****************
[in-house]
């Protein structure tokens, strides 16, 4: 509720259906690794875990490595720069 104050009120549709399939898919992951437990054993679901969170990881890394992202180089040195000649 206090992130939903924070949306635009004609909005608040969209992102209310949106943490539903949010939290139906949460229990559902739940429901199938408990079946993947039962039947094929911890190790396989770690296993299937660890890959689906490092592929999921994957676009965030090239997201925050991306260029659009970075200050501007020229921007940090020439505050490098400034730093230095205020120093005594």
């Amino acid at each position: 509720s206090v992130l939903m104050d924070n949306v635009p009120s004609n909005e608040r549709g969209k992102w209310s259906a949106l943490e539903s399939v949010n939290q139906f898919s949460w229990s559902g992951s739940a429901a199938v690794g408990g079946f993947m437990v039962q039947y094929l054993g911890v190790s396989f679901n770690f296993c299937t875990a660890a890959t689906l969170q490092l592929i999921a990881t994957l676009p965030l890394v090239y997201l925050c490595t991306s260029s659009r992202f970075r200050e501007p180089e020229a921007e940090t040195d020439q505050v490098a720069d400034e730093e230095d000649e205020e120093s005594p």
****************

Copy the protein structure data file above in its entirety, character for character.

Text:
[in-house]
């Protein structure tokens, strides 16, 4: 509720259906690794875990490595720069 104050009120549709399939898919992951437990054993679901969170990881890394992202180089040195000649 206090992130939903924070949306635009004609909005608040969209992102209310949106943490539903949010939290139906949460229990559902739940429901199938408990079946993947039962039947094929911890190790396989770690296993299937660890890959689906490092592929999921994957676009965030090239997201925050991306260029659009970075200050501007020229921007940090020439505050490098400034730093230095205020120093005594």
């Amino acid at each position: 509720s206090v992130l939903m104050d924070n949306v635009p009120s004609n909005e608040r549709g969209k992102w209310s259906a949106l943490e539903s399939v949010n939290q139906f898919s949460w229990s559902g992951s739940a429901a199938v690794g408990g079946f993947m437990v039962q039947y094929l054993g911890v190790s396989f679901n770690f296993c299937t875990a660890a890959t689906l969170q490092l592929i999921a990881t994957l676009p965030l890394v090239y997201l925050c490595t991306s260029s659009r992202f970075r200050e501007p180089e020229a921007e940090t040195d020439q505050v490098a720069d400034e730093e230095d000649e205020e120093s005594p």